Were I (who to my cost already am
One of those strange, prodigious creatures, man)
A spirit free to choose, for my own share,
What case of flesh and blood I pleased to wear,
I'd be a dog, a monkey or a bear,
Or anything but that vain animal
Who is so proud of being rational.
The senses are too gross, and he'll contrive
A sixth, to contradict the other five,
And before certain instinct, will prefer
Reason, which fifty times for one does err;
Reason, an ignis fatuus in the mind,
Which, leaving light of nature, sense, behind,
Pathless and dangerous wandering ways it takes
Through error's fenny bogs and thorny brakes;
Whilst the misguided follower climbs with pain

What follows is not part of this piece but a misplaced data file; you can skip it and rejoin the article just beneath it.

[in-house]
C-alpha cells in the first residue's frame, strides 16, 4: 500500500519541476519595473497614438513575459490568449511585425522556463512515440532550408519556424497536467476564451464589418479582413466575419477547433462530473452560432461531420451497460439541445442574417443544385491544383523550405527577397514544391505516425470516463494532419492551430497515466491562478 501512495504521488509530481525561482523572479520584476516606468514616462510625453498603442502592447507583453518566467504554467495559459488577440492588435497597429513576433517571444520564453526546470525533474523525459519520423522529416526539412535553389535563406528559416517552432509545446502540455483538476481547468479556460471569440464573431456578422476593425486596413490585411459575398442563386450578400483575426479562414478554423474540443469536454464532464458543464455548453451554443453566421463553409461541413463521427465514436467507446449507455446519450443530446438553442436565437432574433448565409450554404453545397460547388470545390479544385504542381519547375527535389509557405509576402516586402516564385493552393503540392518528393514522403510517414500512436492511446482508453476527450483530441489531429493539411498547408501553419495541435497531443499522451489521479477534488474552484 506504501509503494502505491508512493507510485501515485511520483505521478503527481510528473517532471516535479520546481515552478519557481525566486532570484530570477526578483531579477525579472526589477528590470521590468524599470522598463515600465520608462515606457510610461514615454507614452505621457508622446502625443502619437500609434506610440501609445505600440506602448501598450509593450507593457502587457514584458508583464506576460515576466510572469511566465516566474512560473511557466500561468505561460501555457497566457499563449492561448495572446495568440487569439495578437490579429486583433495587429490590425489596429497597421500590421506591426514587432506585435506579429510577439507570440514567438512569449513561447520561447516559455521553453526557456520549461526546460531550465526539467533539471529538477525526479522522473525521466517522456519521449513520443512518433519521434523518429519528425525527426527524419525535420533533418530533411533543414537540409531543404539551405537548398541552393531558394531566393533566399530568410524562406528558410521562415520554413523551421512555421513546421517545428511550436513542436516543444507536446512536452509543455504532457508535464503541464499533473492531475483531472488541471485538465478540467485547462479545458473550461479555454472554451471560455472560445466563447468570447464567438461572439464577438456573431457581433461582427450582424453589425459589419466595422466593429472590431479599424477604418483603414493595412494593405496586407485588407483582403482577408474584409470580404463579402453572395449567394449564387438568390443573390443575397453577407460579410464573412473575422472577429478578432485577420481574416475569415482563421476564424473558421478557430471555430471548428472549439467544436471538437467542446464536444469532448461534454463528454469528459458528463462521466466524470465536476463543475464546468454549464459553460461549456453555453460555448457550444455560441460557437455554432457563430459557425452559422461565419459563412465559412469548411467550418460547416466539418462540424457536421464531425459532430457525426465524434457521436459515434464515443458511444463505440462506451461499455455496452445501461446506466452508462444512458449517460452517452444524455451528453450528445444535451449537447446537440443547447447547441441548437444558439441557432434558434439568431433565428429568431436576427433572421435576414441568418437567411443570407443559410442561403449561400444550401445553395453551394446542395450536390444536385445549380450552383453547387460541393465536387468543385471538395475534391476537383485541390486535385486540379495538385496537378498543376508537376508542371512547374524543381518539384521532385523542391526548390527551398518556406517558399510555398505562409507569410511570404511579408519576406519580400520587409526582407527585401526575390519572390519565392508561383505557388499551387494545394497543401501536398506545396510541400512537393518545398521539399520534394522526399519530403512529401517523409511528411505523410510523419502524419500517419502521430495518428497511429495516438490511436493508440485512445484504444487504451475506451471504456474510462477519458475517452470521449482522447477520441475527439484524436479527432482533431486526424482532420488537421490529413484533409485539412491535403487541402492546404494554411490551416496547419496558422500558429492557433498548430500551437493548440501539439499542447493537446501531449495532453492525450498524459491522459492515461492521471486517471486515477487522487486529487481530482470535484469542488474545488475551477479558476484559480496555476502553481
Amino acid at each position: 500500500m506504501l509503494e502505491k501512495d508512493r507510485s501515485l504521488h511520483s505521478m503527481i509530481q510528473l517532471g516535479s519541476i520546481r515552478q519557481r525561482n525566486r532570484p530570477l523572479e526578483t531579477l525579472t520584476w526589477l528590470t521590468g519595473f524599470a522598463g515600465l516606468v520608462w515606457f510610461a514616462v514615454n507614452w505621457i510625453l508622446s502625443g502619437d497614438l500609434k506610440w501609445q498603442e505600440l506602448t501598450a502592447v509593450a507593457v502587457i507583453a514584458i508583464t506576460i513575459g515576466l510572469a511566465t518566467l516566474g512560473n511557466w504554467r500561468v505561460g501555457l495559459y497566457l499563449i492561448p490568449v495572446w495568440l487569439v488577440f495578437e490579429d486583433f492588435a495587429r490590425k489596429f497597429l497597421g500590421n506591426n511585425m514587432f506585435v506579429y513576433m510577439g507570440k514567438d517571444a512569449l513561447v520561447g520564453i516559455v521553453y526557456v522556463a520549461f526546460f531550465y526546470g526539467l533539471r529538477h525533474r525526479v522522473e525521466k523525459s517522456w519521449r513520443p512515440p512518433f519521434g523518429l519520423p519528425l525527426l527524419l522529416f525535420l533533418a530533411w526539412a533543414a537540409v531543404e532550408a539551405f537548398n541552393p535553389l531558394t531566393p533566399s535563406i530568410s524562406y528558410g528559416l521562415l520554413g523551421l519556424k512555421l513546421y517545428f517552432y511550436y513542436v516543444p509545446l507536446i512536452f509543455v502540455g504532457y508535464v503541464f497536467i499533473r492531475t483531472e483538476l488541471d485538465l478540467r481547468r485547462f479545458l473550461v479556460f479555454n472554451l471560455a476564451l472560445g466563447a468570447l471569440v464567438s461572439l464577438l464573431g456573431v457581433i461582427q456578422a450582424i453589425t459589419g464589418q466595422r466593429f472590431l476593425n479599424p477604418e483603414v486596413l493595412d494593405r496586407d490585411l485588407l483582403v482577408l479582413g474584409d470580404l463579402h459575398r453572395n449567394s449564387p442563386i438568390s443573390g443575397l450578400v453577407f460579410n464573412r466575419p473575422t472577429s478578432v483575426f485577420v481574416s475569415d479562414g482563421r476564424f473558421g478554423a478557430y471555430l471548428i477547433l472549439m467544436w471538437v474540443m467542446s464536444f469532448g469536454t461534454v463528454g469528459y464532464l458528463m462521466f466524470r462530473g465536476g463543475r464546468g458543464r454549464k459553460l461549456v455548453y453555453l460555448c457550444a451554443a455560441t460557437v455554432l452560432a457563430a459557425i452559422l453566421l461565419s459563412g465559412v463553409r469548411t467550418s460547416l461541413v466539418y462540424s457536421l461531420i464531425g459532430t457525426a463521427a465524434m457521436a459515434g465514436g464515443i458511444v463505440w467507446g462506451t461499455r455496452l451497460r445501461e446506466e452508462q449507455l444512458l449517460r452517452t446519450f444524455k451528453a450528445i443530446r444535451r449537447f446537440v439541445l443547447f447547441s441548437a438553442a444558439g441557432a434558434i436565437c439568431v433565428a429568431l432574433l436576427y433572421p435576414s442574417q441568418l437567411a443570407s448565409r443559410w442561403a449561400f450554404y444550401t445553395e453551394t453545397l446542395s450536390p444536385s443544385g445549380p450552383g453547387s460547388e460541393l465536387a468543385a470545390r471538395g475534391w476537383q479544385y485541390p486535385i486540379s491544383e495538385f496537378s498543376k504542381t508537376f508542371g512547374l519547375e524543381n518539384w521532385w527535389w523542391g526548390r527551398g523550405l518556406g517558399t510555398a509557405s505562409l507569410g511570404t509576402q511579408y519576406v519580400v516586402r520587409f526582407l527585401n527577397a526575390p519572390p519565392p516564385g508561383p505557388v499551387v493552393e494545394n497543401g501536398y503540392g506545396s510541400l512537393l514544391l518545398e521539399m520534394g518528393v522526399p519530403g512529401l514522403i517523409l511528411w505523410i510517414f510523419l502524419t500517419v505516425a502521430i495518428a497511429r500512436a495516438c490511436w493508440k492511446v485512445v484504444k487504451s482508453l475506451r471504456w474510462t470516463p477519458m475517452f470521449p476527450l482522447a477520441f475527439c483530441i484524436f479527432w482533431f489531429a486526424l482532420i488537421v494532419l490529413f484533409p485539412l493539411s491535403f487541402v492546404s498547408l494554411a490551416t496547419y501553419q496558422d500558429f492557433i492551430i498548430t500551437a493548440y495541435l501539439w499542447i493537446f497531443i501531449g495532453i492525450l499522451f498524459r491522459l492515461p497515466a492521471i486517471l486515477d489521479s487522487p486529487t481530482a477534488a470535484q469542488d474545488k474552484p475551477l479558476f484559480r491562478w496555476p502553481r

Mountains of whimseys, heaped in his own brain;
Stumbling from thought to thought, falls headlong down
Into doubt's boundless sea, where, like to drown,
Books bear him up a while, and make him try
To swim with bladders of philosophy;
In hopes still to o'ertake th' escaping light,
The vapor dances in his dazzling sight
Till, spent, it leaves him to eternal night.
Then old age and experience, hand in hand,
Lead him to death, and make him understand,
After a search so painful and so long,
That all his life he has been in the wrong.
Huddled in dirt the reasoning engine lies,
Who was proud, so witty, and so wise.
John Wilmot, Earl of Rochester